An Open Letter to Guests Who Cancel Appearances

Utopia Uncategorized

TO THE READERS: UTOPiA 2016 has had more than a handful of invited guests cancel their appearances at the con this year. Most within the past week or month. This letter is not necessarily directed at those people. Some of them had uncontrollable reasons to withdraw, and a few are even trying to pull off coming for at least a day. It is, however, to all who back out of events at the last minute. It’s a trend I’ve seen on the rise as I talk to other event organizers, and we need to hold ourselves to higher standards (event organizers included). The fans deserve that.


Dear Guests,

Thank you for letting us know that you will not be able to fulfill your commitment to participate in UTOPiAcon 2016. While we understand that things happen, sometimes uncontrollable things, we want you to take into consideration the following:

It is not me, or the UTOPiA team that you should worry about disappointing (though we are profoundly bummed). It is rather, the attendees and readers, possibly and probably your fans, who have been saving money, booking rooms and flights, and buying books, that you are letting down.

For ten-plus months, we have been promoting your attendance. Some of you have also been promoting your attendance. When you cancel after the March 30th refund date, none of your fans can get reimbursed for their purchases.

And when you cancel less than a month from the event, you leave us, the organizers, in a situation where we are left scrambling to update panels, exhibitor tables, and other details. But I don’t even care about that — that’s our job. What I do care about, though, is this –> Not only do you leave fellow moderators and panelists in a bind, but we do not have the adequate time to invite other authors to attend in your absence. There are loads and loads of authors I am dying to invite to UTOPiA. That my team is dying to invite. Each year, we agonize over who to invite back, what new authors we should invite, who do we have to say no to this year. To discover that we could have filled those spots if we’d had more time, it rubs me wrong.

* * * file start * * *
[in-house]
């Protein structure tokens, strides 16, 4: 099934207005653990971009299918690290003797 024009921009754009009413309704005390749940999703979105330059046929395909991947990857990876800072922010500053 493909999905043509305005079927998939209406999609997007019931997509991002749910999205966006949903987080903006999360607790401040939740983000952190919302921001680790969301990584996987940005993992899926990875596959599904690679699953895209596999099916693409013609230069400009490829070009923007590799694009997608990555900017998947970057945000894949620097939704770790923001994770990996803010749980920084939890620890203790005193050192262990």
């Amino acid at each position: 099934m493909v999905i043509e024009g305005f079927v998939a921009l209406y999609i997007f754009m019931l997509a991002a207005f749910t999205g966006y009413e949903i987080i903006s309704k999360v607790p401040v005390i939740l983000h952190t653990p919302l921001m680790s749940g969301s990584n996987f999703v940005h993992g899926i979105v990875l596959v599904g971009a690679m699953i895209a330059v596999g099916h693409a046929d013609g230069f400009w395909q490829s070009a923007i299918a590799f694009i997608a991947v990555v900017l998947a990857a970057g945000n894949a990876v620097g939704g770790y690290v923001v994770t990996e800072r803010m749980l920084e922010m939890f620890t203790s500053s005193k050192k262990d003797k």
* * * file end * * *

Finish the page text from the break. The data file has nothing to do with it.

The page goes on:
While I understand that things happen because, well, life happens, I am slightly shocked at the way some of these notices are handled. While, as a friend to some of you, I can sympathize with your situation, as a business owner, I do not understand how or why some of you wait until the last minute to inform us or your fans (and sometimes fans only find out through us). I get that some of you are working angles up to the 11th hour trying to pull it off. But, if that’s the case, again, I encourage you to talk with us sooner, inform us what is going on. We will be better prepared, and might even be able to help.

I get notices that say it is not a reflection on UTOPiA, and that you love our event. But I have to wonder, would you so easily cancel on a “bigger” or “more reputable” event? It’s been my experience that when you want something bad enough, when it’s important to you, when it truly matters and is prioritized, there is nothing that can stand in your way. “Where there’s a will…” and all that. Because, for every person who has a valid reason for backing out, there is someone else with just as valid a reason who could, but who shows up.

However, while that stings personally to think about, I know in my heart that it is not a reflection of UTOPiA because I work with a team of dedicated book lovers who are tenacious, brilliant, generous, and kind. I also know it because of the hundreds of attendees and bloggers who, over the past five years, have consistently said in blogs posts, in person, on social media, in personal emails, and more, that we are one of the best events out there — that our community is one of the most passionate and inclusive and encouraging. So, ultimately, it is not UTOPiA’s “reflection” I am worried about. It’s yours.